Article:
Research shows that American students possess a limited knowledge of early American history and the primacy of racism’s role within it. A 2018 report from the Southern Poverty Law Center found that while most teachers felt comfortable discussing slavery in the classroom, only a small fraction of the student population identified the institution of human bondage as the central cause of the Civil War.
Oakes agreed that there exists a need for more and better history instruction — especially around slavery, which he called “the central theme of my career.” But there is danger, he continued, in taking up a new form of “consensus history,” one that suppresses the perennial struggles in American democracy in favor of Manichaean simplifications.
“The conflict that arises in the American Revolution — you start getting free states and slave states, and try to imagine American history from the Revolution to the Civil War without those designations — gets ironed out, taken away,” he said. “You can’t explain American history that way. It’s not the subject matter that’s the problem; it’s the way it’s treated.”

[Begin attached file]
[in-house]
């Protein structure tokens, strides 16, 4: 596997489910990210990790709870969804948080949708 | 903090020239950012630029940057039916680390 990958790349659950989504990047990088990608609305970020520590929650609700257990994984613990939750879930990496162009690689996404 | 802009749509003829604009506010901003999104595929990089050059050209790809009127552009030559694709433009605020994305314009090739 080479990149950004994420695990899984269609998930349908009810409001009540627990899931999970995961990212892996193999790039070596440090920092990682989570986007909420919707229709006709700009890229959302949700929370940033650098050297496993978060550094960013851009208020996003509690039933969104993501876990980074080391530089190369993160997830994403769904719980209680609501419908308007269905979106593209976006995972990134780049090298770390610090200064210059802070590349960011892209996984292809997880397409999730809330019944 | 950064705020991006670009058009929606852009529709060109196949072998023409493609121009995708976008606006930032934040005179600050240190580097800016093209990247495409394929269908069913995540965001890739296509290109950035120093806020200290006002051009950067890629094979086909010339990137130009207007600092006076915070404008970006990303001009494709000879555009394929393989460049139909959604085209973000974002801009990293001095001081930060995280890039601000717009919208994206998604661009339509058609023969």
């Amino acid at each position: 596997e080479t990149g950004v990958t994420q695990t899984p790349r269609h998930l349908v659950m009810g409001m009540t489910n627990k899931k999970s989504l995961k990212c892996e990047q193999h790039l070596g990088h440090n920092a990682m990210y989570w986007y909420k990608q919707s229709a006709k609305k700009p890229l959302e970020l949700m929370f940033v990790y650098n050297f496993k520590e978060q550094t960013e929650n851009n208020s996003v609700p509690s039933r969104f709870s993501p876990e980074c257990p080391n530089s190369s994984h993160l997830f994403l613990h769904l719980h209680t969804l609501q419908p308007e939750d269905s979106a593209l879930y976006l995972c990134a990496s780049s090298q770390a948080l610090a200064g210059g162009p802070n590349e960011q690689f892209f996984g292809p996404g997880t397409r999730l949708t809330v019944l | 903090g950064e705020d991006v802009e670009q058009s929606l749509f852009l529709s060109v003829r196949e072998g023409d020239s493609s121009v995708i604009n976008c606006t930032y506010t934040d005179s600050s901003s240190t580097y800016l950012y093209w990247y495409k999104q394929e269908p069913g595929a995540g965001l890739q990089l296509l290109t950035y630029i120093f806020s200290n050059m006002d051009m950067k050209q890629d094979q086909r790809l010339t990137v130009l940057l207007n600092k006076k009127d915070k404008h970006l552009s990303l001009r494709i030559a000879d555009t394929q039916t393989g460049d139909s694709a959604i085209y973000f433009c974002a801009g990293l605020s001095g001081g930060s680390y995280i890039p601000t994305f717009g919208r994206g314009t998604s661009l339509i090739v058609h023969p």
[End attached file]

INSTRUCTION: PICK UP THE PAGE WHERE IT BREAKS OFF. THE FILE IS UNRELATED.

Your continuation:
A nation ‘seriously under question’
No stranger to simplification, the president has chosen a foil already widely hated on the Right. Even before Trump excoriated it as “ideological poison,” Arkansas Sen. Tom Cotton, viewed as one of the GOP’s rising stars, proposed a bill to ban the use of federal funds in teaching the project’s curriculum. Just a week after its publication, conservative icon Rush Limbaugh dubbed it a “hoax” and said that it represented “the end of journalism, officially.”
Berry, who surveyed the partisan landscape for decades during her tenure on the U.S. Civil Rights Commission, said that the project’s emergence as a political football was predictable.